Wednesday, September 18, 2013

Alumna wins Mid-Atlantic Emmy for video about autism center

Courtney Brinkerhoff-Rau ’86 has won another Emmy for her video storytelling work.

The Mid-Atlantic Chapter of the National Academy of Television Arts and Sciences (NATAS) awarded presented the Mid-Atlantic Emmy for a video Brinkerhoff-Rau produced for the Kinney Center for Autism Education and Support.

“There are so many fascinating stories out there, and I love the opportunity to tell people’s stories, especially when it can be used to educate people about something that needs attention,” she said.
Courtney Brinkerhoff-Rau, front row, right, received the Emmy accompanied by her daughter, Ann Elisabeth Rau,
Ian Rowe Nicholls, and representatives of the Kinney Center for Autism Education and Support. Photo: Top Guns Photography.
Brinkerhoff-Rau worked in the news industry for 25 years, working for news groups such as CNN (alongside Candy Crowley ’70), Knight-Ridder, and Fox. She has won several Emmy awards along the way. As she progressed, she found herself spending more time in management and less time producing journalism, her real passion. Three years ago, Brinkerhoff-Rau decided to start her own production company dedicated to helping clients tell their stories through video.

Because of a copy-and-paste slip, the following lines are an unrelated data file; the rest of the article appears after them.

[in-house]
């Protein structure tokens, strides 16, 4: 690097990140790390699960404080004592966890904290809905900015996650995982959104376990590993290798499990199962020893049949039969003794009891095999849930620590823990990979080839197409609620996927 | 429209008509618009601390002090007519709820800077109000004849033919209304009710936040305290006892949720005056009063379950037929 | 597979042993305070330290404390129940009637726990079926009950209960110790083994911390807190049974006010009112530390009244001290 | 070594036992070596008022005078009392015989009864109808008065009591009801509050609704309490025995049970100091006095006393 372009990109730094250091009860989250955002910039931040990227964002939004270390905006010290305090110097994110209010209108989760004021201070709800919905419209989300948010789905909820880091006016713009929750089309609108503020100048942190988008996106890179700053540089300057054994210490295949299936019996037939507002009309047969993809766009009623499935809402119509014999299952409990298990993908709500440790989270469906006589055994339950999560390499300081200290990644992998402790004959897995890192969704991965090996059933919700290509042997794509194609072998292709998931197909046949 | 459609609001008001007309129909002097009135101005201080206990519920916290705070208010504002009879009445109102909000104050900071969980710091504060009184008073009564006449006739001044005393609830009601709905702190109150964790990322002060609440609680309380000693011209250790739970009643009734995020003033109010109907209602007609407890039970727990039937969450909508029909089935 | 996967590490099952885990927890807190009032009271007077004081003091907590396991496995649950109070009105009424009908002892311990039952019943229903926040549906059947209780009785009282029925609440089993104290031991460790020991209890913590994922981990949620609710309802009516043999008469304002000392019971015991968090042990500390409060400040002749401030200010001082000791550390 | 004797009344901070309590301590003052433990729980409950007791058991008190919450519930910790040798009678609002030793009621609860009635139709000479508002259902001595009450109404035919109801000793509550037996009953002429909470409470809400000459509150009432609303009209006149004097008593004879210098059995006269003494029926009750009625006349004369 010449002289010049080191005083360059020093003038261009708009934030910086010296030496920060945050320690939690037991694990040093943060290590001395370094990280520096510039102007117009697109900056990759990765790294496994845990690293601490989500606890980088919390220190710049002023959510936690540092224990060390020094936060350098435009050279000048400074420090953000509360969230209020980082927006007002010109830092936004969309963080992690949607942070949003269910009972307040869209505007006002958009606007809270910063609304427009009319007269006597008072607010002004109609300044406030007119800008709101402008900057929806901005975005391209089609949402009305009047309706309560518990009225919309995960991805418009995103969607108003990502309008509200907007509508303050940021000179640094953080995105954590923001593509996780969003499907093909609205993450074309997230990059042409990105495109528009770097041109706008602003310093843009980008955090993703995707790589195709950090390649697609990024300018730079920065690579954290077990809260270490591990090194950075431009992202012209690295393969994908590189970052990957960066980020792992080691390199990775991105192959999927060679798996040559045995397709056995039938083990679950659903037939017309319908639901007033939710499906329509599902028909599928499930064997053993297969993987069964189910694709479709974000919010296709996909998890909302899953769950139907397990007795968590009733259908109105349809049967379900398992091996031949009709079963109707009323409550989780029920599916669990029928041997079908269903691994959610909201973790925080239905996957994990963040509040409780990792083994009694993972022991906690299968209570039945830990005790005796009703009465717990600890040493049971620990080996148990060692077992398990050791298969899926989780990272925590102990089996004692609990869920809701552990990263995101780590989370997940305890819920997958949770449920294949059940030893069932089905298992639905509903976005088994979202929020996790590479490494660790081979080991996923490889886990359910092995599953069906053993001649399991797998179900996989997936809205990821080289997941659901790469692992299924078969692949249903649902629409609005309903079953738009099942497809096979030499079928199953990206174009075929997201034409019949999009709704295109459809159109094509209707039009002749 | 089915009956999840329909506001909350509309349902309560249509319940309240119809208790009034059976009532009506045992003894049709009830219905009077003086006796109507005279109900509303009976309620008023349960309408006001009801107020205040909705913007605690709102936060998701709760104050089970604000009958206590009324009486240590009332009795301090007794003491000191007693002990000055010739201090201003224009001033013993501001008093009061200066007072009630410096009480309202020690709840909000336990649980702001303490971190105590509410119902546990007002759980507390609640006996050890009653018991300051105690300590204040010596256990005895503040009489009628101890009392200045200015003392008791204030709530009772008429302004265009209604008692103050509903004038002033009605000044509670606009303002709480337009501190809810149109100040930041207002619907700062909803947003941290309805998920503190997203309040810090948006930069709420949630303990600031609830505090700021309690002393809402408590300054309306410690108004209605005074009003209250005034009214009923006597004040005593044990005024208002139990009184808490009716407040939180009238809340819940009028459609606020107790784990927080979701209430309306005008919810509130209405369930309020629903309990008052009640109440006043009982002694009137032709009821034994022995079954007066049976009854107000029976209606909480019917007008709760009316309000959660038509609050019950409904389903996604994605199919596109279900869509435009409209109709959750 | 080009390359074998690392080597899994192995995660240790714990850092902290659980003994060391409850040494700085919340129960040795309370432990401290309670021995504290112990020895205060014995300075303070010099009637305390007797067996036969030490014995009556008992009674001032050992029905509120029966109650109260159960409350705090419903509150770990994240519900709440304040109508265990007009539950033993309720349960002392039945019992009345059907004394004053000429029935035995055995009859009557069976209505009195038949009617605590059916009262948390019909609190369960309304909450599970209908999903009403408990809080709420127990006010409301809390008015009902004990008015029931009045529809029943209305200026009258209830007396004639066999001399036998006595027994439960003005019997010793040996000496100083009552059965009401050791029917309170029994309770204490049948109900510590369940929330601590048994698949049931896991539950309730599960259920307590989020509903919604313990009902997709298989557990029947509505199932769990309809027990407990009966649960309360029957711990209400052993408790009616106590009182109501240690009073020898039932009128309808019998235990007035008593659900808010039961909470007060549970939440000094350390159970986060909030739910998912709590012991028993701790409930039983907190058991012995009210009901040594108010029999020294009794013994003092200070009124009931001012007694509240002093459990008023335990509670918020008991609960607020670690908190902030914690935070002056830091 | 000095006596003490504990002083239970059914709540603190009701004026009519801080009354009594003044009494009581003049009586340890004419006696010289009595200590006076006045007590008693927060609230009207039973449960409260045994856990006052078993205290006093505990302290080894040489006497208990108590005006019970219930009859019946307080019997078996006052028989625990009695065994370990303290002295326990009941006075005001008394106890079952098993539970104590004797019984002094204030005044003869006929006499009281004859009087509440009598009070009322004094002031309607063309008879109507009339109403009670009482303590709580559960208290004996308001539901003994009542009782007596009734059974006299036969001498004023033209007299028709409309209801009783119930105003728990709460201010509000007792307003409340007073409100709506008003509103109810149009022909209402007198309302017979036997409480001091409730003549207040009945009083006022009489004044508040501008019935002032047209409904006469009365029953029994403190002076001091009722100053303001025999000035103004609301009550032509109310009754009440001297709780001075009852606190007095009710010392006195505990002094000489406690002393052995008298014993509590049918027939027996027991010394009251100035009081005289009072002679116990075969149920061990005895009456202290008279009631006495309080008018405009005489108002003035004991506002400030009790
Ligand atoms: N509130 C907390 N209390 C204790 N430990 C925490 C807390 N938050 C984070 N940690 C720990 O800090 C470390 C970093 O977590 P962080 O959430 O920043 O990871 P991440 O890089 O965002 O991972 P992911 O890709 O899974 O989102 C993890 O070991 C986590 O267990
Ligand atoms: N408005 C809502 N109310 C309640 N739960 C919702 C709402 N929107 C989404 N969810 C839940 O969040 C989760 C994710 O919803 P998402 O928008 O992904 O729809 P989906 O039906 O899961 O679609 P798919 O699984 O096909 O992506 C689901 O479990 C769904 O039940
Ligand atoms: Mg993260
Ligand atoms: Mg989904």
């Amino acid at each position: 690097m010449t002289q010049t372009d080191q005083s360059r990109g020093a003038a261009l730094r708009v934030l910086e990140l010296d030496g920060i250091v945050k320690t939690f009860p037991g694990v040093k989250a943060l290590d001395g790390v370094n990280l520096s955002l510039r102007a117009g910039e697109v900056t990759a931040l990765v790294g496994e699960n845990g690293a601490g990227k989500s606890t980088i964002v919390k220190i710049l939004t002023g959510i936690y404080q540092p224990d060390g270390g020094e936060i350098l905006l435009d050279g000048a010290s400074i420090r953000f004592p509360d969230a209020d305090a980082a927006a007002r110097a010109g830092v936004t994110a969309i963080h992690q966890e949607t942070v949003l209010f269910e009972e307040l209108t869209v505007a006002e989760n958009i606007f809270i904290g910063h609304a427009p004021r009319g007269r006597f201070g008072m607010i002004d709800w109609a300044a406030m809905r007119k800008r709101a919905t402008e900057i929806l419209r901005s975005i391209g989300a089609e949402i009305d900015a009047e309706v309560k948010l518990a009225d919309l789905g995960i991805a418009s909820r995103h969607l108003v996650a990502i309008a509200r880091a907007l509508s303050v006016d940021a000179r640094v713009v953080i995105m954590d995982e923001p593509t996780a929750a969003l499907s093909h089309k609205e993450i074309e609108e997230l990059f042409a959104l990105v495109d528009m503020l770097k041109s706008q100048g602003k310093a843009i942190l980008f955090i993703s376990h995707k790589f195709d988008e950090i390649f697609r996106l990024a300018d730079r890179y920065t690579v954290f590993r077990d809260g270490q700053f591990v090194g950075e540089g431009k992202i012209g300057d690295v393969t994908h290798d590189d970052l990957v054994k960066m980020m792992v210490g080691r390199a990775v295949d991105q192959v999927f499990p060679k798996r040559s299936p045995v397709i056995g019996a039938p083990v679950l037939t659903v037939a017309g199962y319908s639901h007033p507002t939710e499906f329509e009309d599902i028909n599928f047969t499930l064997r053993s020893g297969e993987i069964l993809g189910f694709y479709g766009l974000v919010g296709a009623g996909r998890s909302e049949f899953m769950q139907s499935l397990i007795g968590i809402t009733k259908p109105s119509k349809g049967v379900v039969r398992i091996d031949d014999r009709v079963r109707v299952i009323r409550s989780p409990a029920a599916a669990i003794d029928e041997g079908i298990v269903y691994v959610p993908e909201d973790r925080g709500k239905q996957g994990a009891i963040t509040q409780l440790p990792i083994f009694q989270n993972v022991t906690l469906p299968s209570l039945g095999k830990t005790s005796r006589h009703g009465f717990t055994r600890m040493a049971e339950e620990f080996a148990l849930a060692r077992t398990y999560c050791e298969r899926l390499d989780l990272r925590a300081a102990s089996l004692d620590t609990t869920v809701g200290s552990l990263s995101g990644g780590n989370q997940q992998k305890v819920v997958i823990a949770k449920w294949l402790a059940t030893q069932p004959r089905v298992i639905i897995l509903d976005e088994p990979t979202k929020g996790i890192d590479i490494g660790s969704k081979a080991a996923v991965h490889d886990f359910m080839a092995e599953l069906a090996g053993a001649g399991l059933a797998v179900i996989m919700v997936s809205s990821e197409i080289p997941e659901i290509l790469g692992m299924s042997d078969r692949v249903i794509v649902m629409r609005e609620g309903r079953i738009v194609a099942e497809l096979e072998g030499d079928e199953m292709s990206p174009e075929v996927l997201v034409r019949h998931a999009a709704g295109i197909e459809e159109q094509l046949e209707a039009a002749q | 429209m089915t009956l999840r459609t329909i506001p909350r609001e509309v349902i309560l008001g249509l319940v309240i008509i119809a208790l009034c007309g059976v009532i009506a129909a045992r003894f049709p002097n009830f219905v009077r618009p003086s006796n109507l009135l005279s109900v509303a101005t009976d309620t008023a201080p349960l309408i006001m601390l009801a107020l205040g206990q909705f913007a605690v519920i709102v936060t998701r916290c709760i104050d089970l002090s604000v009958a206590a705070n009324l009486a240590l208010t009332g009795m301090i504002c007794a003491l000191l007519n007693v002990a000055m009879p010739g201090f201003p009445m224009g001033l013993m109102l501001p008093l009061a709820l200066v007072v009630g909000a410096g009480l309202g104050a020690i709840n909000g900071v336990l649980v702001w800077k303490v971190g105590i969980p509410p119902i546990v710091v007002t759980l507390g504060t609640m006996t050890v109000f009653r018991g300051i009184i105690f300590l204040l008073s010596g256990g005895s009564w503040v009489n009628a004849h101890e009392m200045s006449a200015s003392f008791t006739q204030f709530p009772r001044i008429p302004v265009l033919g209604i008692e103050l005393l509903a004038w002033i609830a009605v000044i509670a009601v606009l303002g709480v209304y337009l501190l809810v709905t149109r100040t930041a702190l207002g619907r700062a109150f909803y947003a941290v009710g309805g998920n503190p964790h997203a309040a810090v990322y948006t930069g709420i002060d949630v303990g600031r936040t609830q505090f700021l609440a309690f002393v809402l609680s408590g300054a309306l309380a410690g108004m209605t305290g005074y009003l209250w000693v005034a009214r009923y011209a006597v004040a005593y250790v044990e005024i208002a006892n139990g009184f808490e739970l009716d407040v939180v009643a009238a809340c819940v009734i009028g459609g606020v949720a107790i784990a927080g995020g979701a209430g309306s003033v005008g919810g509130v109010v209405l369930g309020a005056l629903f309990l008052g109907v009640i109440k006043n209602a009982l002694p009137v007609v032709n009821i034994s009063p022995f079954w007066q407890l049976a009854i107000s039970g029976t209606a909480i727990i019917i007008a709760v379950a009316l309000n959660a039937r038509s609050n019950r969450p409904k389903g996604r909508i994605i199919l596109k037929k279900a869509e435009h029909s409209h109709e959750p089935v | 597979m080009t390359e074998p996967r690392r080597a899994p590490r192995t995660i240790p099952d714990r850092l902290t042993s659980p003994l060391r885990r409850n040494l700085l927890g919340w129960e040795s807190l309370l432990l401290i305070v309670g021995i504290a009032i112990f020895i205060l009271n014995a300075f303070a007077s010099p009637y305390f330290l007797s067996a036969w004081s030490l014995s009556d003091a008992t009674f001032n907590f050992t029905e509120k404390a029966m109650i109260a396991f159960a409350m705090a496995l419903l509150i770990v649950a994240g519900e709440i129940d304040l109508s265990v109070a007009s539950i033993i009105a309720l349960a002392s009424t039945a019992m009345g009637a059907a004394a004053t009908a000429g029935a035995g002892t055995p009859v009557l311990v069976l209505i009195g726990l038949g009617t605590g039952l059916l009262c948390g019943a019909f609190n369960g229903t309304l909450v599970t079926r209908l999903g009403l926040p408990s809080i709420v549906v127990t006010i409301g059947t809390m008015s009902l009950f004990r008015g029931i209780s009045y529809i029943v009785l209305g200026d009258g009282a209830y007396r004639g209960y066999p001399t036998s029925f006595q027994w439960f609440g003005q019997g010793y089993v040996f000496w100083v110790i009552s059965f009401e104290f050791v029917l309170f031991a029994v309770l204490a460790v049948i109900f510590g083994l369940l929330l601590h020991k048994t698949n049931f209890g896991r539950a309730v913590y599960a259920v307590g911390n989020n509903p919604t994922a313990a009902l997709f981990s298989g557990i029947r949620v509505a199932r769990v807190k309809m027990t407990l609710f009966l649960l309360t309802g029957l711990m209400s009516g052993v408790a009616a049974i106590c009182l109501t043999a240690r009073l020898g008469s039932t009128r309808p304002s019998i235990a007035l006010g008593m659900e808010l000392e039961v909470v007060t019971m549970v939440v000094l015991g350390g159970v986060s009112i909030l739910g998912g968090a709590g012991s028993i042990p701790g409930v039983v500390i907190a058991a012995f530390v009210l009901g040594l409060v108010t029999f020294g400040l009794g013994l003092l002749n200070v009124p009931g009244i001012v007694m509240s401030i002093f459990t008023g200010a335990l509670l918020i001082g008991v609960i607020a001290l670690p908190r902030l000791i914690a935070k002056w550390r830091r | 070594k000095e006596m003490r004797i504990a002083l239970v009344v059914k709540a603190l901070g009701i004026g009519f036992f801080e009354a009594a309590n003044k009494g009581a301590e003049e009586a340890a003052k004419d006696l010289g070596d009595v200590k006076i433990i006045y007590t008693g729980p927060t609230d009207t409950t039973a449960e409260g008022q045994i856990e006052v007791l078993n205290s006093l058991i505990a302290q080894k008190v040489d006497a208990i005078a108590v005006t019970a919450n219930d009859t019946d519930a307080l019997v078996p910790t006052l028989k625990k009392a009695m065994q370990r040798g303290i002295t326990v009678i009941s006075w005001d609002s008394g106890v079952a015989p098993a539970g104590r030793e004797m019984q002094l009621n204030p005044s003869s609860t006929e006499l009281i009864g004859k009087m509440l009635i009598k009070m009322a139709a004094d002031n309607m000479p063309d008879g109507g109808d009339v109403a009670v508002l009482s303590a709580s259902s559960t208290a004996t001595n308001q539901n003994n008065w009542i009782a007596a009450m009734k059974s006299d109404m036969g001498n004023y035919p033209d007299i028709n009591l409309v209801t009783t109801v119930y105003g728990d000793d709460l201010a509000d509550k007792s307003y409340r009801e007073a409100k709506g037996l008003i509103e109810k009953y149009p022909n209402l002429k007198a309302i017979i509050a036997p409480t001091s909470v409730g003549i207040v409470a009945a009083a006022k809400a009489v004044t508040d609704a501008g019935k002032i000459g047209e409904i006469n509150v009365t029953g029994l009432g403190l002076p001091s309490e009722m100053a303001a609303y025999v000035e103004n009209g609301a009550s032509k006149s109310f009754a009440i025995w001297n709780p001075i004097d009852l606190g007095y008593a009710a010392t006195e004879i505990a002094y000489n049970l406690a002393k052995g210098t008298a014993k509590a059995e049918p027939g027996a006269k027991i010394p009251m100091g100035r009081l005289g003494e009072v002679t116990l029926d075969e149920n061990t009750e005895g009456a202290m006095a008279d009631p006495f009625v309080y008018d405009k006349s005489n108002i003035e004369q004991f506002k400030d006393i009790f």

She has developed a technique for effective fundraising campaign videos, inspired by her analysis of ineffective videos she has endured over the years. “There’s really a craft and a unique way that you tell a story,” she said. “I figured out a good formula for how to get people to watch and pay attention.”

Leaders of the Kinney Center, an autism education program offered by St. Joseph’s University, approached Brinkerhoff-Rau in 2012. She conducted on-camera and off-camera interviews with autistic students in the program, their parents, college students who work with them, and the program’s administrators. The finished film debuted in September 2012 and has been successful in both raising money for the Kinney Center and increasing awareness of the need for autism education.

This was one of her favorite projects because of the inspiring stories it captured—children who met true friends at the Kinney Center, college students who found their passion in education, and parents who found hope. “I’ve done a million stories, but every once in a while there is one that really sticks with me,” Brinkerhoff-Rau said. “This was one of them. This piece was very inspiring to me personally. What a pleasant surprise that it ended up winning an Emmy.”